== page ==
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More than 250 people from the metro area boarded buses last week to make the trek to D.C. for the big protest held Saturday. News Hits talked to a few of them, and heard the experience was electrifying.

Particularly encouraging, we were told, is the number of “new faces” that climbed aboard.

“For me, who has been doing this work for a few years, I knew only about four people in the bus I was on,” says organizer Prasad Venugopal, 39.

All those unfamiliar faces, says Venugopal, who teaches physics at the University of Detroit Mercy, means that the movement is growing.

An estimated 100,000 people or more showed up for the protest in the capital.

Sigrid Dale, 76, was likewise encouraged. She says roughly one-third of the people on the two buses she helped organize were new to the movement.

“I think this may be the beginning of a sea change,” says the Warren resident. “I think there is an awakening among people that we can’t let this go on.”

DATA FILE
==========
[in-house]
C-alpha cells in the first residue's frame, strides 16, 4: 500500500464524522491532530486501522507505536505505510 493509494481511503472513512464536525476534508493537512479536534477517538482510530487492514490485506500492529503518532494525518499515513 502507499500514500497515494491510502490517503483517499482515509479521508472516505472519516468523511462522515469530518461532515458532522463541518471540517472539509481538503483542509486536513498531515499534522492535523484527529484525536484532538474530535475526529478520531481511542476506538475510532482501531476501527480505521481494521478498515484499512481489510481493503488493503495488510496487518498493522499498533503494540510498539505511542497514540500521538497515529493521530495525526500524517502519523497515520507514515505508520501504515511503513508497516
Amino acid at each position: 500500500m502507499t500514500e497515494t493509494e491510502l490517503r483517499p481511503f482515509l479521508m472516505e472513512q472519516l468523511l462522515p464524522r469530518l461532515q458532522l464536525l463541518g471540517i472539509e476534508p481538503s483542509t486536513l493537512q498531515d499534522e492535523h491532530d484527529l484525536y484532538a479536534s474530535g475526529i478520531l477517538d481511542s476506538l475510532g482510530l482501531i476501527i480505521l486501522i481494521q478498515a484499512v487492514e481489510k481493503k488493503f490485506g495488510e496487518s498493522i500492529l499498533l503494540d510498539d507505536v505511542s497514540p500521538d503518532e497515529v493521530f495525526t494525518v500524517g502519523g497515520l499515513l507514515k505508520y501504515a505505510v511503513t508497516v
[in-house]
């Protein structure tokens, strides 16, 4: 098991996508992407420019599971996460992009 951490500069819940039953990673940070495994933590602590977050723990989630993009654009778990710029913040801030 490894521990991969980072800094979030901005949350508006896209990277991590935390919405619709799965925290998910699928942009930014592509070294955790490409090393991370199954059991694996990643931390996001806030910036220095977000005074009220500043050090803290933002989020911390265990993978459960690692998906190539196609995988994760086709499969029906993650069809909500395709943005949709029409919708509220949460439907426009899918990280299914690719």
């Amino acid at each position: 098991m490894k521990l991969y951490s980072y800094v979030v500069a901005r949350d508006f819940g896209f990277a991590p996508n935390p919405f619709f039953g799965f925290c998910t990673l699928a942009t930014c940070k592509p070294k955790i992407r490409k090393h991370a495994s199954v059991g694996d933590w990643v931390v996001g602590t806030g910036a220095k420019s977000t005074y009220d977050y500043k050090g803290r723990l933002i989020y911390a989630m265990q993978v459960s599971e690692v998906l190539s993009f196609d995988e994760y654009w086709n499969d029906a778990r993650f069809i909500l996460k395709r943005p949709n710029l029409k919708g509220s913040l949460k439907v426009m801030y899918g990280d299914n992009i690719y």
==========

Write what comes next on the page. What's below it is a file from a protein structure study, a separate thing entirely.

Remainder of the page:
Dale’s husband, Ron, who’s 71, stayed in Washington to participate in a protest Monday at the Pentagon. He was among about 35 people arrested at that event. Following his release he headed off for another protest at the White House. He, along with several other Detroit-area activists, was arrested again, making it a rare twofer day at the jailhouse.

Among those appearing at the event Saturday was Cindy Sheehan; the mother of a soldier killed in Iraq, Sheehan has been credited with helping inspire the surge in opposition to the war by camping outside the president’s Texas ranch during his extended summer vacation.

“We need a people’s movement to end this war!” Sheehan reportedly yelled to the crowd. “We have to reclaim our humanity.”

News Hits is edited by Curt Guyette. Contact the column at 313-202-8004 or

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